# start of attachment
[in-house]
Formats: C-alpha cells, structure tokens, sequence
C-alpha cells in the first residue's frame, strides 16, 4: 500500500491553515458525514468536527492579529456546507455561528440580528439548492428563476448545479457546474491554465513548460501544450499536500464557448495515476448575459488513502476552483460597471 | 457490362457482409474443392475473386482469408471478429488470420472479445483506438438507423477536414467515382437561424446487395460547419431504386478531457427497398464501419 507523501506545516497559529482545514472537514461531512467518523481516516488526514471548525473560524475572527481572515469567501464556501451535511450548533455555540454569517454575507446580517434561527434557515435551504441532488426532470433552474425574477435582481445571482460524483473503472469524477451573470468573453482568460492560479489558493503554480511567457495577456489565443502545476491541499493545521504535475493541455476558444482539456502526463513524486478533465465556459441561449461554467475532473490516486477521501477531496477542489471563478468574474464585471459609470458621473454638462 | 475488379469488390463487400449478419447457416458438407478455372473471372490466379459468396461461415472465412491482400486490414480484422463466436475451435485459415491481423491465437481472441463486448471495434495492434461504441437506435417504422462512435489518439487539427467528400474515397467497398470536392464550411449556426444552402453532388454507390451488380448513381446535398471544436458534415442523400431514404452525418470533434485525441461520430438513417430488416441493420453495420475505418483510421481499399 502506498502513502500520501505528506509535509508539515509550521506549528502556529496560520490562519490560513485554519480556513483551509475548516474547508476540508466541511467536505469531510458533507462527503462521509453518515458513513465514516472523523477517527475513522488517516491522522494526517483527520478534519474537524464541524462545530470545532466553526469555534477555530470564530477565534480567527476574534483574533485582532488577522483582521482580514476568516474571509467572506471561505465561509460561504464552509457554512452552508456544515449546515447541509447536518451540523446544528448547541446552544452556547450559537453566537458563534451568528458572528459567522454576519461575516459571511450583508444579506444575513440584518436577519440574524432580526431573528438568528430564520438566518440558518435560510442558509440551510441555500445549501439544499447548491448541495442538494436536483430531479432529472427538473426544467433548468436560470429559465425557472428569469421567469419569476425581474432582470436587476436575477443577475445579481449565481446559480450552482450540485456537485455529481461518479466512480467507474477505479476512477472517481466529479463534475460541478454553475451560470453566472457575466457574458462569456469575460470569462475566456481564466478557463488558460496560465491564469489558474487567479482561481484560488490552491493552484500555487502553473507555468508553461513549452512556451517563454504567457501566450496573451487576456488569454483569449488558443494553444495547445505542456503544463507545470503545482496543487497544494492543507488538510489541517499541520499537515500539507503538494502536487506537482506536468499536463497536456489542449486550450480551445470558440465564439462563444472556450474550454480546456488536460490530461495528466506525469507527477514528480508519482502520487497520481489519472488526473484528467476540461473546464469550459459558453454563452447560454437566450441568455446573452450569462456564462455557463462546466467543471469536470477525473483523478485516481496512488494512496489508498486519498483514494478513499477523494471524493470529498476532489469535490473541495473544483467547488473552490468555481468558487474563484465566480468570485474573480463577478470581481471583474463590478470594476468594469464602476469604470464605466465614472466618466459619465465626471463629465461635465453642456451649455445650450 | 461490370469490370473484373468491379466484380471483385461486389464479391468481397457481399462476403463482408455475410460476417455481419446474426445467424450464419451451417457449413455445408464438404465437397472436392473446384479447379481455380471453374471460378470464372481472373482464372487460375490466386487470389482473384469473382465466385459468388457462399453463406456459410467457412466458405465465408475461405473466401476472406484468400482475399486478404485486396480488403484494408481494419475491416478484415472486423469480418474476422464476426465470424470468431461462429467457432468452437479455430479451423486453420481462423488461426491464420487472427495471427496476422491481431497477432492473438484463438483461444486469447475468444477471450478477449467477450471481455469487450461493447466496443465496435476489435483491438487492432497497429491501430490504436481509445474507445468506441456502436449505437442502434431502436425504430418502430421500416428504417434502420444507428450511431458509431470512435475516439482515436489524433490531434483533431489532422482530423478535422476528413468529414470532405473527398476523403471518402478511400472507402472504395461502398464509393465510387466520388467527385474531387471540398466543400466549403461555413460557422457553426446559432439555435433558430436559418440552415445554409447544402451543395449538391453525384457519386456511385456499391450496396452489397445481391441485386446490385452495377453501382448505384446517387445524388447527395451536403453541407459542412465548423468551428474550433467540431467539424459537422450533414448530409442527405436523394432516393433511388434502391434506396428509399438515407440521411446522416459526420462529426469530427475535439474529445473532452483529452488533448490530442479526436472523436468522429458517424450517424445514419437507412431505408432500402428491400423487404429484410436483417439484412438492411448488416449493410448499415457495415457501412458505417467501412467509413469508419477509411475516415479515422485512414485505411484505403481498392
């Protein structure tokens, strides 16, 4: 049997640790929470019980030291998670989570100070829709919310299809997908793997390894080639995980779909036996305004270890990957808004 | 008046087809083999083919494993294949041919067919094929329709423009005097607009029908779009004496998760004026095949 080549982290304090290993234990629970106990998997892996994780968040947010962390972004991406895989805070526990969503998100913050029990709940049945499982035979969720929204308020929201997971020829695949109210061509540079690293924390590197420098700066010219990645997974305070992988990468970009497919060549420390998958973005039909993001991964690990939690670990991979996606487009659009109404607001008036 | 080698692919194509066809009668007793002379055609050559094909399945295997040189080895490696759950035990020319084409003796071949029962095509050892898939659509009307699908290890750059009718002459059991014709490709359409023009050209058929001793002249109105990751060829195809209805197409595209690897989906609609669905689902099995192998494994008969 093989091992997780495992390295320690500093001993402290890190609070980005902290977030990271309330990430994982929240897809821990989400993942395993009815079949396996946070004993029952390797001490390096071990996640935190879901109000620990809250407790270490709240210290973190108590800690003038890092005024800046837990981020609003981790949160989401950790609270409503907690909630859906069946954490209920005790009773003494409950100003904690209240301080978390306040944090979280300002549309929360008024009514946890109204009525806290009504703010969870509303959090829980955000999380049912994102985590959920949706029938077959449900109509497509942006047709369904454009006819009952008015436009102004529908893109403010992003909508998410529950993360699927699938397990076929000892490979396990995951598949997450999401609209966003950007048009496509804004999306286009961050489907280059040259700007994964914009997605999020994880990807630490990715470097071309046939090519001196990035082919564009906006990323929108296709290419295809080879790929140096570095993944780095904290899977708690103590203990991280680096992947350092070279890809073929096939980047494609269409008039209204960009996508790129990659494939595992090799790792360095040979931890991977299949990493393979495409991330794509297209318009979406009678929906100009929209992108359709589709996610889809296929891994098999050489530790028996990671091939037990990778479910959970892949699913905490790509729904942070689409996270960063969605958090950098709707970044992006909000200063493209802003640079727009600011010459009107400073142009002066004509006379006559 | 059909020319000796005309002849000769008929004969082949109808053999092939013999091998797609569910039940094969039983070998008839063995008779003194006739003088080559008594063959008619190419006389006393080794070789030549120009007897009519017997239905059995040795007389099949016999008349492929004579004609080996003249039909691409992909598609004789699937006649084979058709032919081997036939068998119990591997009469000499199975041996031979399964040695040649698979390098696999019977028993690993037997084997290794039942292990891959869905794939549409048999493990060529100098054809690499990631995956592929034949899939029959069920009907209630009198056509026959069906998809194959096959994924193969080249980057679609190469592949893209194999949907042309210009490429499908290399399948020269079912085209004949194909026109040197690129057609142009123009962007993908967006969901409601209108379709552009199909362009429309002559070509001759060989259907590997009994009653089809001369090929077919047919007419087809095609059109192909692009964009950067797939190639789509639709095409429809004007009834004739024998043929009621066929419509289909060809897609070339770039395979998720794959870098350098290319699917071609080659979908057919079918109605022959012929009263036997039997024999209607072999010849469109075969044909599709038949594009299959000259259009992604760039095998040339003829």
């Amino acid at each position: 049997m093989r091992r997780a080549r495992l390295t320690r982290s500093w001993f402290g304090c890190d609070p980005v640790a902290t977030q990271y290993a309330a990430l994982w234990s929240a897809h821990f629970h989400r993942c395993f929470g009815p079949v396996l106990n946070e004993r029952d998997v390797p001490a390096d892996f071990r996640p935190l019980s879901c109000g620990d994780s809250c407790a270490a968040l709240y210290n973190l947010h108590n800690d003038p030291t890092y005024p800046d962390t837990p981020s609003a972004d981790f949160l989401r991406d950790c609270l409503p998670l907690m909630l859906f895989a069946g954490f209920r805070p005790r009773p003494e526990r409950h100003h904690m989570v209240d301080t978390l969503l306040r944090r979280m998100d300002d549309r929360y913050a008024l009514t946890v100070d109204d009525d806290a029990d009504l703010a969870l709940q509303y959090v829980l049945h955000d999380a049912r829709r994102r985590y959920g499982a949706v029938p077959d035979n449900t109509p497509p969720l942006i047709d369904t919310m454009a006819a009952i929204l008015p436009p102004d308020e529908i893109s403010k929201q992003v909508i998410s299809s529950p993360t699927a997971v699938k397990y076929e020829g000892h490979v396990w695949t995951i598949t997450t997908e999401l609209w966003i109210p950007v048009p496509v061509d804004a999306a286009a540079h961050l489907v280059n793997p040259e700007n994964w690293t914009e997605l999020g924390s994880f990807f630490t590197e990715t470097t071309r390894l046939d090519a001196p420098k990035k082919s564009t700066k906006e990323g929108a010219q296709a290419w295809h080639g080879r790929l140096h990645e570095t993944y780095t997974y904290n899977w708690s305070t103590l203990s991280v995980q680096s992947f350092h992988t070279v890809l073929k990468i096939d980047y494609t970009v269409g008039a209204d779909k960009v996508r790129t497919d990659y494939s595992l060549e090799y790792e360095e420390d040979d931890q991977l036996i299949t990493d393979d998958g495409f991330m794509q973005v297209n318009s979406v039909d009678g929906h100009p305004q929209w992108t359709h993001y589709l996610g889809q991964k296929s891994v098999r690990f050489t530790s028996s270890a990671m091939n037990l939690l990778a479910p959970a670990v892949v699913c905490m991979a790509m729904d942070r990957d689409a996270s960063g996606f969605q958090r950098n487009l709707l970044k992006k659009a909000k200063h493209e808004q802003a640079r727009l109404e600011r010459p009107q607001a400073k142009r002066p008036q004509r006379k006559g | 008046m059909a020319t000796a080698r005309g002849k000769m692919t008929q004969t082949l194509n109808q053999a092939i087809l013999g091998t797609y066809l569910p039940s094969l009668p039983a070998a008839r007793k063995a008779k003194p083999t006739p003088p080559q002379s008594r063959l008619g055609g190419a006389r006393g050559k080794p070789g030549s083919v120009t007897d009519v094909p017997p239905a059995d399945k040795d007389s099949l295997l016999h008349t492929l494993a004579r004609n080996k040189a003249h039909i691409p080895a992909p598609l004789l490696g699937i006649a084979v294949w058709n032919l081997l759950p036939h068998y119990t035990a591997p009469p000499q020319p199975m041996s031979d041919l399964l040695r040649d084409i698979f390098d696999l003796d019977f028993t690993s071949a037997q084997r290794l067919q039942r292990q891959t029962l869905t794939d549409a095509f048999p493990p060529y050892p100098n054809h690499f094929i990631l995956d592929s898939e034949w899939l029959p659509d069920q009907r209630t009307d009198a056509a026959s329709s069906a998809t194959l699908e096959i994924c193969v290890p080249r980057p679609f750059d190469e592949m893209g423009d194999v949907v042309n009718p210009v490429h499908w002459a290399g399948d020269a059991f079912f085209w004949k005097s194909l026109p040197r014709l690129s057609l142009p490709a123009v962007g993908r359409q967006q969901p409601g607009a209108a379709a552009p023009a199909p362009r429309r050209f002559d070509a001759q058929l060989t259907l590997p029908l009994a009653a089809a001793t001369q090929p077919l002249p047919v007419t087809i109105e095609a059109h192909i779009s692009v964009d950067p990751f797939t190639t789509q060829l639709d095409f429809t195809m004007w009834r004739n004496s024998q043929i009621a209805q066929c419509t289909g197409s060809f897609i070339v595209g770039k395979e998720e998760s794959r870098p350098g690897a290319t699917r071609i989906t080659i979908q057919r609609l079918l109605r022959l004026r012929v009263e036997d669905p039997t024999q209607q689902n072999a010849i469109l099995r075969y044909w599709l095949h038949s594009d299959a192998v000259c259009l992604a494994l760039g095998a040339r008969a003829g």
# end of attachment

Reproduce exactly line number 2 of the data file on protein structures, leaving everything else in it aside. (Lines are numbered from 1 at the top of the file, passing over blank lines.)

Formats: C-alpha cells, structure tokens, sequence